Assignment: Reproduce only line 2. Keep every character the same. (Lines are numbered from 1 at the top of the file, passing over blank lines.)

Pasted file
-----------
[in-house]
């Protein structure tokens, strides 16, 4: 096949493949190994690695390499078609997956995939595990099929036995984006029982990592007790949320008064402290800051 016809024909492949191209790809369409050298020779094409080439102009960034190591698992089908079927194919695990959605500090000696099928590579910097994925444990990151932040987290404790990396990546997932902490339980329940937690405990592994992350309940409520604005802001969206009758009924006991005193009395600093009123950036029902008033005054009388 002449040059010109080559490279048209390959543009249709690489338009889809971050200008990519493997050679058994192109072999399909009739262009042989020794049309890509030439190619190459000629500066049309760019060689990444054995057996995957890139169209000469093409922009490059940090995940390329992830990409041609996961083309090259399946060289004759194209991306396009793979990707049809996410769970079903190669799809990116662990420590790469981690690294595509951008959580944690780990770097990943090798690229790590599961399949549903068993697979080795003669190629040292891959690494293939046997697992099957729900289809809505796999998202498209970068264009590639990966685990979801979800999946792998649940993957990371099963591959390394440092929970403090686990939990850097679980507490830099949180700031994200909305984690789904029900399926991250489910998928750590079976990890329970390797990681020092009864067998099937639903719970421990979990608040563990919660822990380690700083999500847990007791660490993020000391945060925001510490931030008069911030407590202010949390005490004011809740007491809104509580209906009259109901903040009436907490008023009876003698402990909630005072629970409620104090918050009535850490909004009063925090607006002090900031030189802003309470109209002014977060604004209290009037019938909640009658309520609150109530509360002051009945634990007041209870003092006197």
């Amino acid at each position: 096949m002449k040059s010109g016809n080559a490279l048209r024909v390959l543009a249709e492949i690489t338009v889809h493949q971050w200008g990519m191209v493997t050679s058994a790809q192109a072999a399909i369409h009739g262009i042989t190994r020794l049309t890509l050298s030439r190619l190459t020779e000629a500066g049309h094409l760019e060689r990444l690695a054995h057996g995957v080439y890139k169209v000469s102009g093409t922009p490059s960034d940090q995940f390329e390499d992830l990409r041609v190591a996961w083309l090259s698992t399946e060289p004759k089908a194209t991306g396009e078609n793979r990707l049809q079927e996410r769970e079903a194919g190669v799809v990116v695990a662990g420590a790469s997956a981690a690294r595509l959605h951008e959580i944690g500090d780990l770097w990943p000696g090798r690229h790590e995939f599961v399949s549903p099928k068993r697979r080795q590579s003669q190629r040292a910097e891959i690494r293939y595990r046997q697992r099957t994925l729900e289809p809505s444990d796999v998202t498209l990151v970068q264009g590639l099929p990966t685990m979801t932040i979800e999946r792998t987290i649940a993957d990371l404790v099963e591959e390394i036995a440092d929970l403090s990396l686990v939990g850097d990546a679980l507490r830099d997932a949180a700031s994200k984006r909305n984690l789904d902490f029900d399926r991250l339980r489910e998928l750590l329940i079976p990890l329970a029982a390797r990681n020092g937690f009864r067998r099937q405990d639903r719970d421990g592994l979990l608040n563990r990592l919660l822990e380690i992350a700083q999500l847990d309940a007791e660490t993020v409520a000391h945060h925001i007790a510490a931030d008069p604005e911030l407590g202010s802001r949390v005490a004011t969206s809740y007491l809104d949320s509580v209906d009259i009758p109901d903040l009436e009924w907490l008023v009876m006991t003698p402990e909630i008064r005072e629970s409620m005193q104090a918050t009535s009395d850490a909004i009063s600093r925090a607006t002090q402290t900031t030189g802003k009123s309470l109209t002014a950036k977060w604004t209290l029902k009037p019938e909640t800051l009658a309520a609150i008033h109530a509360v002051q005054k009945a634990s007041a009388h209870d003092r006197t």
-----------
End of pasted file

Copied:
């Protein structure tokens, strides 16, 4: 096949493949190994690695390499078609997956995939595990099929036995984006029982990592007790949320008064402290800051 016809024909492949191209790809369409050298020779094409080439102009960034190591698992089908079927194919695990959605500090000696099928590579910097994925444990990151932040987290404790990396990546997932902490339980329940937690405990592994992350309940409520604005802001969206009758009924006991005193009395600093009123950036029902008033005054009388 002449040059010109080559490279048209390959543009249709690489338009889809971050200008990519493997050679058994192109072999399909009739262009042989020794049309890509030439190619190459000629500066049309760019060689990444054995057996995957890139169209000469093409922009490059940090995940390329992830990409041609996961083309090259399946060289004759194209991306396009793979990707049809996410769970079903190669799809990116662990420590790469981690690294595509951008959580944690780990770097990943090798690229790590599961399949549903068993697979080795003669190629040292891959690494293939046997697992099957729900289809809505796999998202498209970068264009590639990966685990979801979800999946792998649940993957990371099963591959390394440092929970403090686990939990850097679980507490830099949180700031994200909305984690789904029900399926991250489910998928750590079976990890329970390797990681020092009864067998099937639903719970421990979990608040563990919660822990380690700083999500847990007791660490993020000391945060925001510490931030008069911030407590202010949390005490004011809740007491809104509580209906009259109901903040009436907490008023009876003698402990909630005072629970409620104090918050009535850490909004009063925090607006002090900031030189802003309470109209002014977060604004209290009037019938909640009658309520609150109530509360002051009945634990007041209870003092006197």